Fletcher, Alexander Moate, Roger
Fookes, Miss Janet Montgomery, Sir Fergus
Fowler, Rt Hon Norman Morris, M. (N'hampton, S)
Fox, Marcus Morrison, Hon C. (Devizes)
Gale, Roger Moynihan, Hon C.
Gardner, Sir Edward (Fylde) Murphy, Christopher
Garel-Jones, Tristan Needham, Richard
Glyn, Dr Alan Nelson, Anthony
Gorst, John Newton, Tony
Nicholls, Patrick Squire, Robin
Normanton, Tom Stanbrook, Ivor
Norris, Steven Stanley, John
Onslow, Cranley Steen, Anthony
Oppenheim, Phillip Stern, Michael
Oppenheim, Rt Hon Mrs S. Stevens, Lewis (Nuneaton)
Osborn, Sir John Stewart, Allan (Eastwood)
Ottaway, Richard Stewart, Andrew (Sherwood)
Page, Sir John (Harrow W) Stewart, Ian (N Hertf'dshire)
Page, Richard (Herts SW) Stokes, John
Parkinson, Rt Hon Cecil Stradling Thomas, J.
Patten, J. (Oxf W & Abdgn) Sumberg, David
Pawsey, James Taylor, Teddy (S'end E)
Peacock, Mrs Elizabeth Temple-Morris, Peter
Porter, Barry Thomas, Rt Hon Peter
Portillo, Michael Thompson, Donald (Calder V)
Powell, William (Corby) Thompson, Patrick (N'ich N)
Powley, John Thorne, Neil (Ilford S)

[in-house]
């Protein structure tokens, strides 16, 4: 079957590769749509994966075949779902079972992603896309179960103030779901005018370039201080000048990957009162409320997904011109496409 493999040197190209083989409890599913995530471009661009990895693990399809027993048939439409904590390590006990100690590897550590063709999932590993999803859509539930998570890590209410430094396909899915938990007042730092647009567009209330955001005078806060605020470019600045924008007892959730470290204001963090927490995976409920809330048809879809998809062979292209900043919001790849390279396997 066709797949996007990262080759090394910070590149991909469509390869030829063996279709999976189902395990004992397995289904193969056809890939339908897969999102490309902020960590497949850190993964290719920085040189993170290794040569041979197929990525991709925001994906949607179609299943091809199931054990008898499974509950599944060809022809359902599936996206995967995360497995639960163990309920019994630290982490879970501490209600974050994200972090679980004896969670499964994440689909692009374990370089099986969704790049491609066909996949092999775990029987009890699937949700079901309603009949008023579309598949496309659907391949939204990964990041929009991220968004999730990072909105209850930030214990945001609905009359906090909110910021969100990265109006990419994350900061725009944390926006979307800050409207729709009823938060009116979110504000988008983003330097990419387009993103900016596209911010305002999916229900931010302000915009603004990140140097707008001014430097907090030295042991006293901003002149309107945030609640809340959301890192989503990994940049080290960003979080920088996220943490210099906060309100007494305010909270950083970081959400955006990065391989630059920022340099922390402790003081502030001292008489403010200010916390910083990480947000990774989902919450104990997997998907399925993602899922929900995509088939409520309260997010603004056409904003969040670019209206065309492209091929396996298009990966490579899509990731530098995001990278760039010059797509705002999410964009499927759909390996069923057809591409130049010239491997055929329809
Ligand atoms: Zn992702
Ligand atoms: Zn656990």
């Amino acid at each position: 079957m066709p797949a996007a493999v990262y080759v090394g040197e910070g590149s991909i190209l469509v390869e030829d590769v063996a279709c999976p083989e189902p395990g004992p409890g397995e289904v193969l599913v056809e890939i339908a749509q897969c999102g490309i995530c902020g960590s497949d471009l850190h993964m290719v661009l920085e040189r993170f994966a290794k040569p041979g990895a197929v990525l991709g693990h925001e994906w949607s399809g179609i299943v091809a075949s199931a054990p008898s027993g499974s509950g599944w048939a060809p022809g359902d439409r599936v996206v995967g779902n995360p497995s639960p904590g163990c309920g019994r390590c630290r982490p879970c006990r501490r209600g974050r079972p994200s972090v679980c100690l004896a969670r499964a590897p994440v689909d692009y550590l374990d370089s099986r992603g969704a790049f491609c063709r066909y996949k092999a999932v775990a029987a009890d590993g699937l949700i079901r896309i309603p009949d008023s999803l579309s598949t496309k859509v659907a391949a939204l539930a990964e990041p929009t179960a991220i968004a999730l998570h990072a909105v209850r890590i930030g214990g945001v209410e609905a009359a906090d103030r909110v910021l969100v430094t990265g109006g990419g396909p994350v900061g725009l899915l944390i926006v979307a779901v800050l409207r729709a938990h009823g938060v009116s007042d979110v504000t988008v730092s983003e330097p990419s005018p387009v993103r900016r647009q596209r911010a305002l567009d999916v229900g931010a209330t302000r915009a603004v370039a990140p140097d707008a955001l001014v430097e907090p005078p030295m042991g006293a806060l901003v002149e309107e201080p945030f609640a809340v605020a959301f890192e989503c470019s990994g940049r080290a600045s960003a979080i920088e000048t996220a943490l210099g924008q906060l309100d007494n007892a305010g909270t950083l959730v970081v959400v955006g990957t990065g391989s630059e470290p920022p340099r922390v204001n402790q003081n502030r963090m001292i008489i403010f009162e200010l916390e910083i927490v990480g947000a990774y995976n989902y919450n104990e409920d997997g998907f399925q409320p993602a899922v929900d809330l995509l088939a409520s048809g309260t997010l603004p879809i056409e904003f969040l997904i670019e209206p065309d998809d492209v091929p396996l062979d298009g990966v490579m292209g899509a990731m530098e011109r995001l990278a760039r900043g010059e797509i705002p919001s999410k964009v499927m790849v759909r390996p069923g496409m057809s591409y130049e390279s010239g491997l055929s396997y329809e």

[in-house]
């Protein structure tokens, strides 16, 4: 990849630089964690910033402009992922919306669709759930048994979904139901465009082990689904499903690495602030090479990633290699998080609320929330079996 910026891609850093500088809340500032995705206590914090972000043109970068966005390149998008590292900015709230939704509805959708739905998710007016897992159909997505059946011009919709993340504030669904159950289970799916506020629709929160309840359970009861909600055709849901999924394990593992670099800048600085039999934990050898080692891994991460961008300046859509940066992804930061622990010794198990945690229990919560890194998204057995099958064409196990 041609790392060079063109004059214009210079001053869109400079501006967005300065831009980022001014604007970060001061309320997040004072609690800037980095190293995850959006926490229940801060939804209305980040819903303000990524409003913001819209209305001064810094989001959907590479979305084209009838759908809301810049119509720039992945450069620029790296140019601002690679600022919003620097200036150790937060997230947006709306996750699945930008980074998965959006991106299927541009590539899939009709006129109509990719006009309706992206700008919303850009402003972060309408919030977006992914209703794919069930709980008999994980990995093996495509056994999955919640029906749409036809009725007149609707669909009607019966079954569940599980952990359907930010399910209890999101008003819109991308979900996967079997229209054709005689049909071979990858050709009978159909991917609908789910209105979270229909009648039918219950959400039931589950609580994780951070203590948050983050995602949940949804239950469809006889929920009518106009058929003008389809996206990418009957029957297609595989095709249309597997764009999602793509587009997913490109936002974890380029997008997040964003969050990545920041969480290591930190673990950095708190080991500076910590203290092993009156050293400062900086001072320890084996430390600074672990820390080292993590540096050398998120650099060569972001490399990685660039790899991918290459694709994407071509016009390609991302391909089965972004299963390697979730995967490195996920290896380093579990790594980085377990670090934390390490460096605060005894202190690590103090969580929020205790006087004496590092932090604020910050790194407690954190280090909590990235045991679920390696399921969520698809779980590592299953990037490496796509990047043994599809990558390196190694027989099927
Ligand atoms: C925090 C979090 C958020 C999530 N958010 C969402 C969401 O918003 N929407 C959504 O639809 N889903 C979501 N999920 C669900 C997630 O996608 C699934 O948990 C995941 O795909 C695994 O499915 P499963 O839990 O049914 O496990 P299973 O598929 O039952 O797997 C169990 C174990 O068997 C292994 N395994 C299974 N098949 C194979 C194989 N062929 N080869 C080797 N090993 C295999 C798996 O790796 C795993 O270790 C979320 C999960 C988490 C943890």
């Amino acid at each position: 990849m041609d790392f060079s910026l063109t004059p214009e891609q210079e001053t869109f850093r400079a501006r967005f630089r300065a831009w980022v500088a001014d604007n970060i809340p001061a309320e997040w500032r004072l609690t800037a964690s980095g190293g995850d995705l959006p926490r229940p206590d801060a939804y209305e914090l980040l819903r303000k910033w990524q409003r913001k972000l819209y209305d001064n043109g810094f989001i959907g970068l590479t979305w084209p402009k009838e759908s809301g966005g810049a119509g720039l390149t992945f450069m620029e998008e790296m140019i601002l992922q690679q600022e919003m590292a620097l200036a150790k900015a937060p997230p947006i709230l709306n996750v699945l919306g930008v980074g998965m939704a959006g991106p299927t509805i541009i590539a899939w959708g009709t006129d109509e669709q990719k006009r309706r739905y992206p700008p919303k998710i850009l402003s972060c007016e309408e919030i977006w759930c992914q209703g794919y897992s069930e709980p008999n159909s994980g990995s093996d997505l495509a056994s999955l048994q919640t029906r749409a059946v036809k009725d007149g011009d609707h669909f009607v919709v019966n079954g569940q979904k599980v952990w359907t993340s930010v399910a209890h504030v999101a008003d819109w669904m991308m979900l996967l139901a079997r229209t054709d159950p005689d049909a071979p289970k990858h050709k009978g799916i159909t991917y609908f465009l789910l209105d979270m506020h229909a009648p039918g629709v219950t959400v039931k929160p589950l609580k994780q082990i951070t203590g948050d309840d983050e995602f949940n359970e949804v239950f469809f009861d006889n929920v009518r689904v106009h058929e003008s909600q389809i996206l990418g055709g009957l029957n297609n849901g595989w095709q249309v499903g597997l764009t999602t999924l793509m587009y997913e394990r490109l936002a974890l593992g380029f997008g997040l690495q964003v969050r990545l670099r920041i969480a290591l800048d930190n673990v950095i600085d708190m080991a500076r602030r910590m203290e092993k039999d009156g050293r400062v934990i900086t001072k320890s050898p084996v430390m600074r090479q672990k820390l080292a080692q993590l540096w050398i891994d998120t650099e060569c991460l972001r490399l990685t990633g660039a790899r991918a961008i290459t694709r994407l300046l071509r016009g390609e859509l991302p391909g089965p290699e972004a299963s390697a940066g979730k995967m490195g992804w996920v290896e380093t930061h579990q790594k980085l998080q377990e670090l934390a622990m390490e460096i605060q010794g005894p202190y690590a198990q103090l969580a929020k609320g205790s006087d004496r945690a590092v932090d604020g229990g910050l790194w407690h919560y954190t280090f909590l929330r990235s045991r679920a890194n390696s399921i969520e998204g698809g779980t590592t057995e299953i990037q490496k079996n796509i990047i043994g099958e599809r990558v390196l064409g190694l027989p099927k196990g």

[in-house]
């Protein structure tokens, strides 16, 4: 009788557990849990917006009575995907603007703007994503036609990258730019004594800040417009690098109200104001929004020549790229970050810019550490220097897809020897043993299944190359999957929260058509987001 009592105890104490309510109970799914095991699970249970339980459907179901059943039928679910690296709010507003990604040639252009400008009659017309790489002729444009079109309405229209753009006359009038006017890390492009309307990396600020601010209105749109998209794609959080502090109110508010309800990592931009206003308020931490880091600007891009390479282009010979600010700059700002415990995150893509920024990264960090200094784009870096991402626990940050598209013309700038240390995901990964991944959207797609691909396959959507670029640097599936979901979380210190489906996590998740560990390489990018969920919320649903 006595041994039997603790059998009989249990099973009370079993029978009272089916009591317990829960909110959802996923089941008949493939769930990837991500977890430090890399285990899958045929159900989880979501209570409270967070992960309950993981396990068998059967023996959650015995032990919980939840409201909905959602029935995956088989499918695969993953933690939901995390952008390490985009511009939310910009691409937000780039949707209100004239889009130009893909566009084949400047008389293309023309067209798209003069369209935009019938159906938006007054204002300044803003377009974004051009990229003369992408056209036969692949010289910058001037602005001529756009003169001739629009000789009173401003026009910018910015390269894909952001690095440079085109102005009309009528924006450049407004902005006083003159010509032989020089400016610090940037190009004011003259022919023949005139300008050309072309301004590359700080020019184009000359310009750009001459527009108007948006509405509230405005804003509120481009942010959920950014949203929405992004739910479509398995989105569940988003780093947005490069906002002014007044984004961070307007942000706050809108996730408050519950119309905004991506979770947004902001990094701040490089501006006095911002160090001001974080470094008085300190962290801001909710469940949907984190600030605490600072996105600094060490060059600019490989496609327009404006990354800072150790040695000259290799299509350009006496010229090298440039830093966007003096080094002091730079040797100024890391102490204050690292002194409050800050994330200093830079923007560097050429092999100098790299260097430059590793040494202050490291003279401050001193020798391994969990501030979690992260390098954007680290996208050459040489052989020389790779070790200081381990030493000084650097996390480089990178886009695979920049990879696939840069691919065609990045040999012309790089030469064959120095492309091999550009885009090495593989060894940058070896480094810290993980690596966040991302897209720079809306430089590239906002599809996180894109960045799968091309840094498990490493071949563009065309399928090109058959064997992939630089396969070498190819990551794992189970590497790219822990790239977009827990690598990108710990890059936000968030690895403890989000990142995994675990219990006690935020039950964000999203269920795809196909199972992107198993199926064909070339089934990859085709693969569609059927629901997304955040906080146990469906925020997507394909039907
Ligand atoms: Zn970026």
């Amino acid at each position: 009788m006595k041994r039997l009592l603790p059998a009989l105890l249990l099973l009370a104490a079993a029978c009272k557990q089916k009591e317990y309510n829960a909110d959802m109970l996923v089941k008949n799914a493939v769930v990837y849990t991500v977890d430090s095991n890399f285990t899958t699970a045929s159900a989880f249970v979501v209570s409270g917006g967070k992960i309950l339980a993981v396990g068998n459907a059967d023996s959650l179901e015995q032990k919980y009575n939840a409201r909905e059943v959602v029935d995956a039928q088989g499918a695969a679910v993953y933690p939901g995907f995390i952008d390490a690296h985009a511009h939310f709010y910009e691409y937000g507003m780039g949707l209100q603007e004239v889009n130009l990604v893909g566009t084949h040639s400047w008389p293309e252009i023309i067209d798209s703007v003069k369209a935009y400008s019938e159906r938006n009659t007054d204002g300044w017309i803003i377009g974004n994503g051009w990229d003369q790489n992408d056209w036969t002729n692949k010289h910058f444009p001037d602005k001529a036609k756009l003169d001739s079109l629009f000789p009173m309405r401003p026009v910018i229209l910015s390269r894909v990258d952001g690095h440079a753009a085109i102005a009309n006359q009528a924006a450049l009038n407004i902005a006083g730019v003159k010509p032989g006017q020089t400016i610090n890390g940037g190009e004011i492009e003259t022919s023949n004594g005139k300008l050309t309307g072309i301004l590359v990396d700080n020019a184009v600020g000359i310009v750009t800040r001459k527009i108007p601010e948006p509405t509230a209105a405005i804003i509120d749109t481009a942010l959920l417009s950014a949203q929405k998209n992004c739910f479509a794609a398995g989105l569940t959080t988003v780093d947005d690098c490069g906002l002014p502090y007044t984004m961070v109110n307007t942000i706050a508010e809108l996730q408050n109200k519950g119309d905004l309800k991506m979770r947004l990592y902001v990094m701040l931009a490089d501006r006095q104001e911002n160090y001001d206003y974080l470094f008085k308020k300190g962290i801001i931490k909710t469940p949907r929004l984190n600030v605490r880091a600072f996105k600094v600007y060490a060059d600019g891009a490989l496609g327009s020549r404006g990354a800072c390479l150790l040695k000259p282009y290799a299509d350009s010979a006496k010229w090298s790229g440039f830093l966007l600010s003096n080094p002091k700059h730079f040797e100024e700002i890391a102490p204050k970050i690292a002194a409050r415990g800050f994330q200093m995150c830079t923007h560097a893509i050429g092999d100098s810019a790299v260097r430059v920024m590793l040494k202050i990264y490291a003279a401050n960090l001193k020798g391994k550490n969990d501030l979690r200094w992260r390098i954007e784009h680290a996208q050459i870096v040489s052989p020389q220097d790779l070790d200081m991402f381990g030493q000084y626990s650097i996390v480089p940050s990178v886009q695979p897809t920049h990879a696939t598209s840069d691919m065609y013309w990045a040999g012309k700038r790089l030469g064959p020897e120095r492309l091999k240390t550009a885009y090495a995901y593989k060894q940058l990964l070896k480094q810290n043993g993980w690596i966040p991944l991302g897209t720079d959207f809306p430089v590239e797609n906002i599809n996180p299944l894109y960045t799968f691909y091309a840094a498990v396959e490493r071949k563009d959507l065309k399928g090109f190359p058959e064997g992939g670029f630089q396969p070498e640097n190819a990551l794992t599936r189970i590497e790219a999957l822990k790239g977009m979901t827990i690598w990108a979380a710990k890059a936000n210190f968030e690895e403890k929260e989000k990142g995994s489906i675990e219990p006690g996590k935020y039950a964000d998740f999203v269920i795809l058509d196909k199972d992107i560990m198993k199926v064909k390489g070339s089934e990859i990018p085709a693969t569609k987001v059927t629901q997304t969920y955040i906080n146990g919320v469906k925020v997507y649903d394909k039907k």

Prentice, Rt Hon Reg Thurnham, Peter
Price, Sir David Townsend, Cyril D. (B'heath)
Proctor, K. Harvey Tracey, Richard
Raison, Rt Hon Timothy Twinn, Dr Ian
Rees, Rt Hon Peter (Dover) van Straubenzee, Sir W.
Rhodes James, Robert Vaughan, Sir Gerard
Ridsdale, Sir Julian Waddington, David
Roberts, Wyn (Conwy) Wakeham, Rt Hon John
Robinson, Mark (N'port W) Walden, George
Roe, Mrs Marion Walker, Bill (T'side N)
Rossi, Sir Hugh Walker, Rt Hon P.(W'cester)
Rost, Peter Wall, Sir Patrick
Rowe, Andrew Waller, Gary
Sackville, Hon Thomas Ward, John
Sainsbury, Hon Timothy Wardle, C. (Bexhill)
Sayeed, Jonathan Warren, Kenneth
Shaw, Sir Michael (Scarb') Watts, John
Shelton, William (Streatham) Wells, Sir John (Maidstone)
Shepherd, Richard (Aldridge) Wheeler, John
Shersby, Michael Whitney, Raymond
Sims, Roger Wiggin, Jerry
Skeet, T. H. H. Wolfson, Mark
Smith, Sir Dudley (Warwick) Wood, Timothy
Smith, Tim (Beaconsfield) Yeo, Tim
Soames, Hon Nicholas Young, Sir George (Acton)
Speed, Keith
Speller, Tony Tellers for the Noes:
Spence, John Mr. Archie Hamilton and
Spencer, Derek Mr. MIchael Neubert.
Spicer, Jim (W Dorset)

Question accordingly negatived.

Question, That the proposed words be there added, put forthwith pursuant to Standing Order No. 33 (Questions on amendments), and agreed to.

MR. SPEAKER forthwith declared the main Question, as amended, to be agreed to.

Resolved, That this House endorses the Government's commitment to maintain Child Benefit as a universal benefit paid to all mothers as a contribution to the cost of bringing up children; notes that an additional £2 billion will be spent on benefits as a result of the uprating in November; welcomes the additional help that will be provided for low income families with children and welcomes the proposals for a simpler and more effective benefit structure which will result from the Government's recent review.